Infrastructure: will we see a golden age of cycling when lockdown eases?
Boris Johnson has promised a golden age of cycling when Covid-19 restrictions begin to ease. Infrastructure is being fast-tracked to create wider streets and pop-up cycle lanes to help the UK cope with transport challenges and social distancing.
Transport Secretary Grant Schapps has announced a £250m emergency fund, part of a planned £5bn investment in cycling and buses announced in February.
Doubling cycling and walking by 2025
Schapps has also spoken of the need for the UK to build a cleaner and greener country. And while the car will remain essential for many, the government is intent on building healthier communities and easing the short term pressure on the roads. With public transport capacity heavily restricted, it's vital that the roads should not become gridlocked and disrupt the passage of emergency vehicles.
The Cycling and Walking Investment Strategy is designed to double walking and cycling journeys by 2025 through the creation of better permanent infrastructure across England. This ambitious target will see the creation of e-scooter lanes and a move towards promoting greener forms of transport.
It's estimated that millions of journeys will need to be rethought in the Capital once the lockdown eases, with public transport capacity running at one-fifth of pre-pandemic levels.
TfL's London Streetspace programme has been designed as a rapid response and could be a major driver in Mayor Khan's ambitions to see 80% of all journeys in London undertaken on foot, by bike or public transport by 2041. The repurposing of London's streets should also provide jobs in civil engineering as the Streetspace Plan plays out.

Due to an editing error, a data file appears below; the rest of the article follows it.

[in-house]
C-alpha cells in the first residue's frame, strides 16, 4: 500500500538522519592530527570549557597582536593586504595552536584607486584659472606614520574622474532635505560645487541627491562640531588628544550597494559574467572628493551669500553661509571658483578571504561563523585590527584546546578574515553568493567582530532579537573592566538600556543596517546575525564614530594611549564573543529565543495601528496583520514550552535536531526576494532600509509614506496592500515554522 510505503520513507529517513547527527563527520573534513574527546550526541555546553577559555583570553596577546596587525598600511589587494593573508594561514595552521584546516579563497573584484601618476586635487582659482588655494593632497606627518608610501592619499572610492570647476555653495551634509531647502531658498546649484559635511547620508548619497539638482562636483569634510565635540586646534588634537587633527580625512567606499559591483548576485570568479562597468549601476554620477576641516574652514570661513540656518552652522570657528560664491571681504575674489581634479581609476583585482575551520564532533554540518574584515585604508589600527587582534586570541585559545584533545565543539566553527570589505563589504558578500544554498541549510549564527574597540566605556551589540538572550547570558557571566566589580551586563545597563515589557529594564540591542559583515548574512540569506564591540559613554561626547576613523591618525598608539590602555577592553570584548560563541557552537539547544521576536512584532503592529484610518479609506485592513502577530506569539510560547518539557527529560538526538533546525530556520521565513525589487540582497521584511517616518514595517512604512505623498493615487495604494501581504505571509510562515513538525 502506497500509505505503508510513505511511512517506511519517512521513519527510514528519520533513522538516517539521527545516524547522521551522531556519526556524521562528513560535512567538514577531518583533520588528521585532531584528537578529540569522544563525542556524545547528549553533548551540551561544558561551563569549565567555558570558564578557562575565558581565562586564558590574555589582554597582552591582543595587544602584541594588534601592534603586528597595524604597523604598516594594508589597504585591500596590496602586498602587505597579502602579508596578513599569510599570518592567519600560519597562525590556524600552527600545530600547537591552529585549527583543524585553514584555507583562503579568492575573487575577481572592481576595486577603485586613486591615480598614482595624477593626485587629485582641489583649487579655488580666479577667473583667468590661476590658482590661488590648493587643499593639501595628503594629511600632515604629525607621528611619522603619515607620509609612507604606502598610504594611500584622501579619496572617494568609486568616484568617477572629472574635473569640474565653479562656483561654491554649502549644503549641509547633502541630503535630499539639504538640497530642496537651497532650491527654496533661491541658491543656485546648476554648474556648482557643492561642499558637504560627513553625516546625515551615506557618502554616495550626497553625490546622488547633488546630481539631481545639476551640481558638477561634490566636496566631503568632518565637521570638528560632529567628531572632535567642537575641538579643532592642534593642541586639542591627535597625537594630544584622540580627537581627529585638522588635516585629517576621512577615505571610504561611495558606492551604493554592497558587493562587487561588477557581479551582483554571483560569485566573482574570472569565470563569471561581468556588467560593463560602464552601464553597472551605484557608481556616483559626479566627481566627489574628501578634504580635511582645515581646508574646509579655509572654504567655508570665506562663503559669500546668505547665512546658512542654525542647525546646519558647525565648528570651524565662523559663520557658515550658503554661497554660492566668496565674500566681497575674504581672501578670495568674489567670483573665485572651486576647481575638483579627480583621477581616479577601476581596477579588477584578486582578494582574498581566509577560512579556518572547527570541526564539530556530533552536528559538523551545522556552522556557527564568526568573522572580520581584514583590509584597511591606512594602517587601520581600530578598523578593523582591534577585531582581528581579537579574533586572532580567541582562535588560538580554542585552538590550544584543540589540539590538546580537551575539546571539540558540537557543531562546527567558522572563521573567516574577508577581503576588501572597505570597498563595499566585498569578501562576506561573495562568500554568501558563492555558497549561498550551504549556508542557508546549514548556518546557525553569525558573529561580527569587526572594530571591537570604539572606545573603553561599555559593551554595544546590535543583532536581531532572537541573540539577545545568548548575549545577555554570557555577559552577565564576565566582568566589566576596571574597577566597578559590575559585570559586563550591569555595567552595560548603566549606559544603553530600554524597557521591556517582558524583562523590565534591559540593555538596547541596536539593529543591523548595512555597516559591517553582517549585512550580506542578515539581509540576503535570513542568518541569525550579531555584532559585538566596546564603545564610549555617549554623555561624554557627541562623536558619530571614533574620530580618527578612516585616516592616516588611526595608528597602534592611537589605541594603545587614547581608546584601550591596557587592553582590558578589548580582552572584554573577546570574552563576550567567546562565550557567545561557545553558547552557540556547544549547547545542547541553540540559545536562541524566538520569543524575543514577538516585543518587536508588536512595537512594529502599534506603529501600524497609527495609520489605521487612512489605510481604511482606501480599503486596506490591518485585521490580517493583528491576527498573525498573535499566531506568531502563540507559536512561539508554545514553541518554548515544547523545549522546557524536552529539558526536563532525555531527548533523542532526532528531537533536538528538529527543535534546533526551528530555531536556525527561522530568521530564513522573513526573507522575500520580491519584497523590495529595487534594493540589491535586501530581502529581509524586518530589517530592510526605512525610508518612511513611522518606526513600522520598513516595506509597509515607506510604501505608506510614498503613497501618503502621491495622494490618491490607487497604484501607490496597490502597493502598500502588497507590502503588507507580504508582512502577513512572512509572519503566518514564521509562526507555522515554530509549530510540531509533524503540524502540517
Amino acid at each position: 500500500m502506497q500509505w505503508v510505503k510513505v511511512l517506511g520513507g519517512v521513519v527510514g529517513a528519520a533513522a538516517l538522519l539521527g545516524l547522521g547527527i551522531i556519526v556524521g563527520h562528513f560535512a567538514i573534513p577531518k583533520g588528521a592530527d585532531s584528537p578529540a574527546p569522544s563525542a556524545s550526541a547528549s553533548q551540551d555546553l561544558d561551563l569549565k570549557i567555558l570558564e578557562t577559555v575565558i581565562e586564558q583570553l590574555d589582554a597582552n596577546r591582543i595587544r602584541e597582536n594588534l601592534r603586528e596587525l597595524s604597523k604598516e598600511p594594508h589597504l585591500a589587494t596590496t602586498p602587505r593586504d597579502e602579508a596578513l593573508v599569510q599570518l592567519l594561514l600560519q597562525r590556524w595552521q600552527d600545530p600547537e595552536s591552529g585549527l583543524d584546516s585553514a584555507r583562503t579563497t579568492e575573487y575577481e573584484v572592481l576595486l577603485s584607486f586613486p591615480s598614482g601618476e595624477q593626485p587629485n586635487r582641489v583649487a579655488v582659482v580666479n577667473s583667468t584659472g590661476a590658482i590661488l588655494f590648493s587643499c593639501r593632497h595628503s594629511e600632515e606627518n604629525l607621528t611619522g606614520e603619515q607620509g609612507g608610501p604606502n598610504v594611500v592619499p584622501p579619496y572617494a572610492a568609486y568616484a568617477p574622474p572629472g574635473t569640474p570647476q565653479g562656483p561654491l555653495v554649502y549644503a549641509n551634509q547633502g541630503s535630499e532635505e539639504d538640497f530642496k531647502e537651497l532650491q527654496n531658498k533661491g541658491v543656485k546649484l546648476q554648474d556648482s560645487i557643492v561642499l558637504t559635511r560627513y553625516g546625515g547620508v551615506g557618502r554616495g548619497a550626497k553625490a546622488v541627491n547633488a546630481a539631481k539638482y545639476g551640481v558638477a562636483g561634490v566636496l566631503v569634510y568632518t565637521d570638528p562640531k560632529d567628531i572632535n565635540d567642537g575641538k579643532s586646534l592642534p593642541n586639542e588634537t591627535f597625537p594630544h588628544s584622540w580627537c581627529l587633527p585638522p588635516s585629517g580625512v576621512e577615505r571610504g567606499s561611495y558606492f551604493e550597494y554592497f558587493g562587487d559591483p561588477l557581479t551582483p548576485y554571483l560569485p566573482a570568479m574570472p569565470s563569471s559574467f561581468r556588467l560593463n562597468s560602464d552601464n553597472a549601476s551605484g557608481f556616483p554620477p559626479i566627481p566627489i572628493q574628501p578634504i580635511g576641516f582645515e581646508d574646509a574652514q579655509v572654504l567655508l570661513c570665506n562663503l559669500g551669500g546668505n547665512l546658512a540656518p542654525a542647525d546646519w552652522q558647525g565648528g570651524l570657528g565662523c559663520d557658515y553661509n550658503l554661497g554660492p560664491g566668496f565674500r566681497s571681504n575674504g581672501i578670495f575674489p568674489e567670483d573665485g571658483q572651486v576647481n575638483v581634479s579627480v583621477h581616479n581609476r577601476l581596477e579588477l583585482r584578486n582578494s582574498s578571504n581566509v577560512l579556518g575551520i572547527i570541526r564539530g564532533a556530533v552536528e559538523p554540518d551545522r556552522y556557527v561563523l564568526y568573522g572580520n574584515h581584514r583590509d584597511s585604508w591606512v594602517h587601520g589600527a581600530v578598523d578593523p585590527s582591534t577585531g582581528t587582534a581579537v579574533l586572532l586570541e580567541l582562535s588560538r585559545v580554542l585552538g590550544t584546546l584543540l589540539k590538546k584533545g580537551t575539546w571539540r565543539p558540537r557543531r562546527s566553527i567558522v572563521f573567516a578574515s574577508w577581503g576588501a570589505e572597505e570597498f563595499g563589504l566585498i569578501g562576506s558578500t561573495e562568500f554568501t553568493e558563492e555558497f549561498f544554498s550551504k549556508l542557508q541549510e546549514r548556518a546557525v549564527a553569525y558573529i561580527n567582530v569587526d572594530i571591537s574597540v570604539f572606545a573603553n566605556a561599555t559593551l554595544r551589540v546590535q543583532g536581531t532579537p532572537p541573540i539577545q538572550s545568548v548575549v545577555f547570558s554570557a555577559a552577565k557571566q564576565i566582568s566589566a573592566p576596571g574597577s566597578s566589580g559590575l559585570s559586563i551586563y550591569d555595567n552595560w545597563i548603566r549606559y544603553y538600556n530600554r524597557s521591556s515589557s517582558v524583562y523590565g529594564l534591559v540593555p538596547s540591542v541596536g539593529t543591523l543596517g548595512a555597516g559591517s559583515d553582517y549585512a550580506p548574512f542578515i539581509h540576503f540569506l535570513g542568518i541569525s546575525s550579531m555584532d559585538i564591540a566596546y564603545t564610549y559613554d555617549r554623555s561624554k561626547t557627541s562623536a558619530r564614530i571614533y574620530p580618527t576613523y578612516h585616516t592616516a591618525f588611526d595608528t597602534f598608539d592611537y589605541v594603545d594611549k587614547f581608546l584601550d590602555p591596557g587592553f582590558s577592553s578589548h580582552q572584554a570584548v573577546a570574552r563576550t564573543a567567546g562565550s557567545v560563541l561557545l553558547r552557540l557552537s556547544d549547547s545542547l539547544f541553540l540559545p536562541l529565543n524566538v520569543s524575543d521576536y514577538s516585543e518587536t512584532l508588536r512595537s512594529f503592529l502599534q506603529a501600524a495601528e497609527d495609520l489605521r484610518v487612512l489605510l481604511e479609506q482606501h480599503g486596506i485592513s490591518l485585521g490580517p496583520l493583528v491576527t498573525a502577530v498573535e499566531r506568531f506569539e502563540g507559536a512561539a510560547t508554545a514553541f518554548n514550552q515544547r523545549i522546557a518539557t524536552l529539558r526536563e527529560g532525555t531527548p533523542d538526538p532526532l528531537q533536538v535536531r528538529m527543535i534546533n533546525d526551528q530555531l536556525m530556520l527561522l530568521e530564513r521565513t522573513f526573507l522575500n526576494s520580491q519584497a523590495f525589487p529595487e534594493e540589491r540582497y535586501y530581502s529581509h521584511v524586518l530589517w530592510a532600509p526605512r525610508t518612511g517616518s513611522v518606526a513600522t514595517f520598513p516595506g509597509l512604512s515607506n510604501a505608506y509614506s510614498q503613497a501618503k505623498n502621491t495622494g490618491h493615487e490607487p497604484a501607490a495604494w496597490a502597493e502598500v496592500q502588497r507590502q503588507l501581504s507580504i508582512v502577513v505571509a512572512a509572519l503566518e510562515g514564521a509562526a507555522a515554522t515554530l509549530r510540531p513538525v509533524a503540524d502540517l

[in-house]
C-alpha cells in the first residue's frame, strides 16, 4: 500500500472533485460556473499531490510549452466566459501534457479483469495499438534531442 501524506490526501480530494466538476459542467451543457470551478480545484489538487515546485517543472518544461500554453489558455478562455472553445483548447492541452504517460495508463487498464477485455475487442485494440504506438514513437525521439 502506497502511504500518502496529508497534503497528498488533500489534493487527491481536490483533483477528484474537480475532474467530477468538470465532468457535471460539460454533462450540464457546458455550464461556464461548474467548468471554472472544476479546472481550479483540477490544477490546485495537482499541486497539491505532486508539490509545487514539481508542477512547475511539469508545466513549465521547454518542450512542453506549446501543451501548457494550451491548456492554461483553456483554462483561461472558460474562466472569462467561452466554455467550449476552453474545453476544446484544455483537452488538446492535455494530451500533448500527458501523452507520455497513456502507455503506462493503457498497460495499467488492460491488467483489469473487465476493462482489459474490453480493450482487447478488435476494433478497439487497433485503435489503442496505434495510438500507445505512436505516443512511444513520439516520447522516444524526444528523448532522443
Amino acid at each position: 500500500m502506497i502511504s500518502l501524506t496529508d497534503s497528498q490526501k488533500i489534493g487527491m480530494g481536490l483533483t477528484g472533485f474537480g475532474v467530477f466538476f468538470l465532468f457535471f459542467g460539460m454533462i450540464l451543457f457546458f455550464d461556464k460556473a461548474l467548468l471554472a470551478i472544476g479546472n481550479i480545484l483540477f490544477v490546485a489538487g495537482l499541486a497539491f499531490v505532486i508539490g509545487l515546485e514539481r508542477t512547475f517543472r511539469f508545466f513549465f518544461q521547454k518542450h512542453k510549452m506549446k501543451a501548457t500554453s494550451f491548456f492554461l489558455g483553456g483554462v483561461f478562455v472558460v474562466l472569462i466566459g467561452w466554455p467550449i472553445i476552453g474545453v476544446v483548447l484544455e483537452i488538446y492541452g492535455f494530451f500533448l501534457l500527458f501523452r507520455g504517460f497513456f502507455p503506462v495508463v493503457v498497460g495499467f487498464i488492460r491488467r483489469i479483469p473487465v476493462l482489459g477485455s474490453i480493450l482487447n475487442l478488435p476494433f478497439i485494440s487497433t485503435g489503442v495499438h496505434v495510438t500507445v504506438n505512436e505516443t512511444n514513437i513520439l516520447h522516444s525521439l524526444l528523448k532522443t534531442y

Several major improvements are critical to the achievement of the plan with a number of measures already in place in central London. These have created jobs in civil engineering as the city seeks to recreate itself in a cleaner, greener image. Ongoing and future works include:
- The creation of major new cycling and walking routes along critical corridors. Temporary cycle lanes are already in place in Euston Road with Park Lane to follow. Upgrades are also planned to a number of existing routes including Pimlico to Putney
- Cycleway 4 and Cycleway 9 schemes to be accelerated with on-street parking and car lanes being repurposed to create more space for cyclists and pedestrians
- Pavement widening schemes to allow easier access to shops by pedestrians in more than 20 locations, including Earls Court
- Transforming local town centres to create routes that are easily accessible for bikes and pedestrians by reducing the speed and volume of traffic. Hounslow is in line to become one of the first low traffic neighbourhoods. TfL will actively encourage boroughs to reduce traffic on residential streets to make walking and cycling safer and more attractive.
A cleaner, safer city?
Londoners, like city dwellers across Europe, have rediscovered the joys of walking and cycling in urban spaces virtually free of cars. Measures such as widening pavements and creating pop up cycling infrastructure will enable millions more to achieve journeys that are healthier and greener than ever before.
TfL and central government are being called upon to take tough action to make London's streets social distancing compatible so commuters and leisure cyclists and pedestrians can enjoy their journeys safely.